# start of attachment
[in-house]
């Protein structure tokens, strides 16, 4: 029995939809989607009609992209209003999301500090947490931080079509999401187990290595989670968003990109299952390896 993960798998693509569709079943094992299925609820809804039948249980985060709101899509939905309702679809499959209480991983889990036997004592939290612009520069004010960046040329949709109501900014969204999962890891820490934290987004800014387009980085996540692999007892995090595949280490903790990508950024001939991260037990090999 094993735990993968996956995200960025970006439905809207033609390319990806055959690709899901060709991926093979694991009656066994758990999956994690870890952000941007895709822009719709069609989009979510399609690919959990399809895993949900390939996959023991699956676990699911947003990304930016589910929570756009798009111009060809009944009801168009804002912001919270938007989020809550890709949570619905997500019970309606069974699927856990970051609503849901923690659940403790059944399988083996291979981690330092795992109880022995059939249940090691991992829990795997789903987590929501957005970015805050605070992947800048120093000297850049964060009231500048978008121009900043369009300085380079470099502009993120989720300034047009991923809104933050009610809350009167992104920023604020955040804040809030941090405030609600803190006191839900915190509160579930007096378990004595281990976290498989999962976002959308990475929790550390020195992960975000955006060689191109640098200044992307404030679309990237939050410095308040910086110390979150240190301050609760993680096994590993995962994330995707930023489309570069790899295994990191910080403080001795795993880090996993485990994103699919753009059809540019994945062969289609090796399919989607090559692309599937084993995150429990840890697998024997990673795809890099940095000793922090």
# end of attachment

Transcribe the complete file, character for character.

[in-house]
């Protein structure tokens, strides 16, 4: 029995939809989607009609992209209003999301500090947490931080079509999401187990290595989670968003990109299952390896 993960798998693509569709079943094992299925609820809804039948249980985060709101899509939905309702679809499959209480991983889990036997004592939290612009520069004010960046040329949709109501900014969204999962890891820490934290987004800014387009980085996540692999007892995090595949280490903790990508950024001939991260037990090999 094993735990993968996956995200960025970006439905809207033609390319990806055959690709899901060709991926093979694991009656066994758990999956994690870890952000941007895709822009719709069609989009979510399609690919959990399809895993949900390939996959023991699956676990699911947003990304930016589910929570756009798009111009060809009944009801168009804002912001919270938007989020809550890709949570619905997500019970309606069974699927856990970051609503849901923690659940403790059944399988083996291979981690330092795992109880022995059939249940090691991992829990795997789903987590929501957005970015805050605070992947800048120093000297850049964060009231500048978008121009900043369009300085380079470099502009993120989720300034047009991923809104933050009610809350009167992104920023604020955040804040809030941090405030609600803190006191839900915190509160579930007096378990004595281990976290498989999962976002959308990475929790550390020195992960975000955006060689191109640098200044992307404030679309990237939050410095308040910086110390979150240190301050609760993680096994590993995962994330995707930023489309570069790899295994990191910080403080001795795993880090996993485990994103699919753009059809540019994945062969289609090796399919989607090559692309599937084993995150429990840890697998024997990673795809890099940095000793922090």